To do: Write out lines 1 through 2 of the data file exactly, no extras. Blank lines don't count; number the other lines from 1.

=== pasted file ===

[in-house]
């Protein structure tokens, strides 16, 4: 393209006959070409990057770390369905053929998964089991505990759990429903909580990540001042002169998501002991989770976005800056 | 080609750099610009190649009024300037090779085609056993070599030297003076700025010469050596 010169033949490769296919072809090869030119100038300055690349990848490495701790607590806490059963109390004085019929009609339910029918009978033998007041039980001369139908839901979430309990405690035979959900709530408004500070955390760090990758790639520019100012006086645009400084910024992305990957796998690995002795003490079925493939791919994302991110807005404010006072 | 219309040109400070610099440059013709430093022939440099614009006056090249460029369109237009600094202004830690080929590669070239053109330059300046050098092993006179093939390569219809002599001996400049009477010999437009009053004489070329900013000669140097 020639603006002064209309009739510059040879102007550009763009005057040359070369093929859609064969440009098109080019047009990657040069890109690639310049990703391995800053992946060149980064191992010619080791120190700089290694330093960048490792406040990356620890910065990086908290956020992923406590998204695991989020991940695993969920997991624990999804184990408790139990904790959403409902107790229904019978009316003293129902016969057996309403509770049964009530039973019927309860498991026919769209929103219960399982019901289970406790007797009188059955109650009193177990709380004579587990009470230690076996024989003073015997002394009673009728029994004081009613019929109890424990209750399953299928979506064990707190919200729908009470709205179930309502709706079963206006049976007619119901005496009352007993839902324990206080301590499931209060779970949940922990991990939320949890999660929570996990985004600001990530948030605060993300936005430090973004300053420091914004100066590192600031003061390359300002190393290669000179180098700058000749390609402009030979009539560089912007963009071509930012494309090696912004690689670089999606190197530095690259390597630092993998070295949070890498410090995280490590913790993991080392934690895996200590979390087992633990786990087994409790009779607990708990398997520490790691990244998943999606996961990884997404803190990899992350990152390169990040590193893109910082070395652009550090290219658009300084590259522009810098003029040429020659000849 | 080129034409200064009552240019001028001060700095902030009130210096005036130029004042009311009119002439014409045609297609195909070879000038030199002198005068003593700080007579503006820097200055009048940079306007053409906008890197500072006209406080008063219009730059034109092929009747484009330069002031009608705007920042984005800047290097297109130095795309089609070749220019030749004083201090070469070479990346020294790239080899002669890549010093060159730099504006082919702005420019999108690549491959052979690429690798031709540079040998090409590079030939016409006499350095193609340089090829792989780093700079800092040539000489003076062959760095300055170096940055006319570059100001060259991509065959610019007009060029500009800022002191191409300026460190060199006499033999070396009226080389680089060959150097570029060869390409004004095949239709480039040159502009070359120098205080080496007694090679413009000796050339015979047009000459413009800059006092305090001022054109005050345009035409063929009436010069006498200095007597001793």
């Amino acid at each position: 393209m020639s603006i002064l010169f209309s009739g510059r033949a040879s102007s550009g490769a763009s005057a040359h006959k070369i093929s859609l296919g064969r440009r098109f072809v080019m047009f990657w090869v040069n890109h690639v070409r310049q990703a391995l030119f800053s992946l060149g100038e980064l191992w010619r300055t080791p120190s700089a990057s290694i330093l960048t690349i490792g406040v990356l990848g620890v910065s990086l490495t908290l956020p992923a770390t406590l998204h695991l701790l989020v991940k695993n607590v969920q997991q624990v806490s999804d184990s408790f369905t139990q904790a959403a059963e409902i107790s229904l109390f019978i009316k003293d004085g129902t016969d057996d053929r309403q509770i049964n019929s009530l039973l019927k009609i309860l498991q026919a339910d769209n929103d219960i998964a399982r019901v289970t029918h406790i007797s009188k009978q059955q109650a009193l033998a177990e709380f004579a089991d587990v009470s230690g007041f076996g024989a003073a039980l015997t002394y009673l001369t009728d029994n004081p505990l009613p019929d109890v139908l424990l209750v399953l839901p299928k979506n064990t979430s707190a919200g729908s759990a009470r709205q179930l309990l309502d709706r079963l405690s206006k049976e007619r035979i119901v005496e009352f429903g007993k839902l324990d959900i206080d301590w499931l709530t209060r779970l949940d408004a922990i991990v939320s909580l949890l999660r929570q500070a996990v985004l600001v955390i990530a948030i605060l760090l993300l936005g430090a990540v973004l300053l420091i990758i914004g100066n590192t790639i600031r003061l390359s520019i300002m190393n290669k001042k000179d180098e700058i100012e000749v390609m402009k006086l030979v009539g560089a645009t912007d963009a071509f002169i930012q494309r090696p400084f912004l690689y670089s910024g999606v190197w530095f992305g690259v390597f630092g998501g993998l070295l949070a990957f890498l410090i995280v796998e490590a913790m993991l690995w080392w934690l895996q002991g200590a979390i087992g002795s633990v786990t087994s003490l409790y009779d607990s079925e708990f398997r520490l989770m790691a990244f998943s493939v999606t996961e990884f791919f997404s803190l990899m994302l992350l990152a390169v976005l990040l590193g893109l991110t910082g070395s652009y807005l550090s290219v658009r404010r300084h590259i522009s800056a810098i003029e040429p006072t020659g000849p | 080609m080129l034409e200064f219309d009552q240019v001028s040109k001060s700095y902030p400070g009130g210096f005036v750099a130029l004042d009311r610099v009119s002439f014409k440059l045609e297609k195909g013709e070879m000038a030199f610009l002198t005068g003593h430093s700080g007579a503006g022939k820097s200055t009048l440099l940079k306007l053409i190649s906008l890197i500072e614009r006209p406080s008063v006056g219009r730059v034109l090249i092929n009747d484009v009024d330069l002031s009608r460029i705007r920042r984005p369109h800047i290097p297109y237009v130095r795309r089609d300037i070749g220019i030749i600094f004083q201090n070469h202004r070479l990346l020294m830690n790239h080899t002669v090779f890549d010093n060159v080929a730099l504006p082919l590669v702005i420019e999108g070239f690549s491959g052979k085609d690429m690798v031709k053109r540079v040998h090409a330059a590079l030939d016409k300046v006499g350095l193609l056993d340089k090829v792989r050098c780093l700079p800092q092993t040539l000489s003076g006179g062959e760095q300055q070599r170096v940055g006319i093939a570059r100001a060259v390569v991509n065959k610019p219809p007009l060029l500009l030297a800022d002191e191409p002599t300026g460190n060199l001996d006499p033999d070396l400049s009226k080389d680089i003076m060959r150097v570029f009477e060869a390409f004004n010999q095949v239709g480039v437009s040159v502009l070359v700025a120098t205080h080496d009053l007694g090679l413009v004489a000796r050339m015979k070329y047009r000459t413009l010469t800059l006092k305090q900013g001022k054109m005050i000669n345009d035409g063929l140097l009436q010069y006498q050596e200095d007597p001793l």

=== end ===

[in-house]
């Protein structure tokens, strides 16, 4: 393209006959070409990057770390369905053929998964089991505990759990429903909580990540001042002169998501002991989770976005800056 | 080609750099610009190649009024300037090779085609056993070599030297003076700025010469050596 010169033949490769296919072809090869030119100038300055690349990848490495701790607590806490059963109390004085019929009609339910029918009978033998007041039980001369139908839901979430309990405690035979959900709530408004500070955390760090990758790639520019100012006086645009400084910024992305990957796998690995002795003490079925493939791919994302991110807005404010006072 | 219309040109400070610099440059013709430093022939440099614009006056090249460029369109237009600094202004830690080929590669070239053109330059300046050098092993006179093939390569219809002599001996400049009477010999437009009053004489070329900013000669140097 020639603006002064209309009739510059040879102007550009763009005057040359070369093929859609064969440009098109080019047009990657040069890109690639310049990703391995800053992946060149980064191992010619080791120190700089290694330093960048490792406040990356620890910065990086908290956020992923406590998204695991989020991940695993969920997991624990999804184990408790139990904790959403409902107790229904019978009316003293129902016969057996309403509770049964009530039973019927309860498991026919769209929103219960399982019901289970406790007797009188059955109650009193177990709380004579587990009470230690076996024989003073015997002394009673009728029994004081009613019929109890424990209750399953299928979506064990707190919200729908009470709205179930309502709706079963206006049976007619119901005496009352007993839902324990206080301590499931209060779970949940922990991990939320949890999660929570996990985004600001990530948030605060993300936005430090973004300053420091914004100066590192600031003061390359300002190393290669000179180098700058000749390609402009030979009539560089912007963009071509930012494309090696912004690689670089999606190197530095690259390597630092993998070295949070890498410090995280490590913790993991080392934690895996200590979390087992633990786990087994409790009779607990708990398997520490790691990244998943999606996961990884997404803190990899992350990152390169990040590193893109910082070395652009550090290219658009300084590259522009810098003029040429020659000849 | 080129034409200064009552240019001028001060700095902030009130210096005036130029004042009311009119002439014409045609297609195909070879000038030199002198005068003593700080007579503006820097200055009048940079306007053409906008890197500072006209406080008063219009730059034109092929009747484009330069002031009608705007920042984005800047290097297109130095795309089609070749220019030749004083201090070469070479990346020294790239080899002669890549010093060159730099504006082919702005420019999108690549491959052979690429690798031709540079040998090409590079030939016409006499350095193609340089090829792989780093700079800092040539000489003076062959760095300055170096940055006319570059100001060259991509065959610019007009060029500009800022002191191409300026460190060199006499033999070396009226080389680089060959150097570029060869390409004004095949239709480039040159502009070359120098205080080496007694090679413009000796050339015979047009000459413009800059006092305090001022054109005050345009035409063929009436010069006498200095007597001793």